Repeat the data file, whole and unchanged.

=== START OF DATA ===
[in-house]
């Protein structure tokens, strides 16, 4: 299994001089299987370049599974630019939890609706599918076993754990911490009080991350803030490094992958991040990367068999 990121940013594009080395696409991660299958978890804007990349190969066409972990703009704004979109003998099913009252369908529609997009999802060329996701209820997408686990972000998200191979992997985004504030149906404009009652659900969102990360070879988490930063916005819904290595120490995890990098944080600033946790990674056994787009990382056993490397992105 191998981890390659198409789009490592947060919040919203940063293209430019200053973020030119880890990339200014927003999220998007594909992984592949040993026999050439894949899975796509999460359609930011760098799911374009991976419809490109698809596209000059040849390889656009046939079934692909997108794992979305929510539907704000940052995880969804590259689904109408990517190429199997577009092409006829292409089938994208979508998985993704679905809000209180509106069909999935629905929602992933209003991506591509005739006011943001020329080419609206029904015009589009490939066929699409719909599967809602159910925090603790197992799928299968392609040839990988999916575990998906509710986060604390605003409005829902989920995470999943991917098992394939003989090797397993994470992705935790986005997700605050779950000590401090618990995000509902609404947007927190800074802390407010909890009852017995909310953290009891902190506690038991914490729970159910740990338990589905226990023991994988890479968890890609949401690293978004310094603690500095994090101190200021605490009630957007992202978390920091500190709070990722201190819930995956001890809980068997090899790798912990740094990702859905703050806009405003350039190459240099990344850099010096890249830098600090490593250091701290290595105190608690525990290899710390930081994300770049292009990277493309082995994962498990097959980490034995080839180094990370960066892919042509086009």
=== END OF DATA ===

[in-house]
């Protein structure tokens, strides 16, 4: 299994001089299987370049599974630019939890609706599918076993754990911490009080991350803030490094992958991040990367068999 990121940013594009080395696409991660299958978890804007990349190969066409972990703009704004979109003998099913009252369908529609997009999802060329996701209820997408686990972000998200191979992997985004504030149906404009009652659900969102990360070879988490930063916005819904290595120490995890990098944080600033946790990674056994787009990382056993490397992105 191998981890390659198409789009490592947060919040919203940063293209430019200053973020030119880890990339200014927003999220998007594909992984592949040993026999050439894949899975796509999460359609930011760098799911374009991976419809490109698809596209000059040849390889656009046939079934692909997108794992979305929510539907704000940052995880969804590259689904109408990517190429199997577009092409006829292409089938994208979508998985993704679905809000209180509106069909999935629905929602992933209003991506591509005739006011943001020329080419609206029904015009589009490939066929699409719909599967809602159910925090603790197992799928299968392609040839990988999916575990998906509710986060604390605003409005829902989920995470999943991917098992394939003989090797397993994470992705935790986005997700605050779950000590401090618990995000509902609404947007927190800074802390407010909890009852017995909310953290009891902190506690038991914490729970159910740990338990589905226990023991994988890479968890890609949401690293978004310094603690500095994090101190200021605490009630957007992202978390920091500190709070990722201190819930995956001890809980068997090899790798912990740094990702859905703050806009405003350039190459240099990344850099010096890249830098600090490593250091701290290595105190608690525990290899710390930081994300770049292009990277493309082995994962498990097959980490034995080839180094990370960066892919042509086009």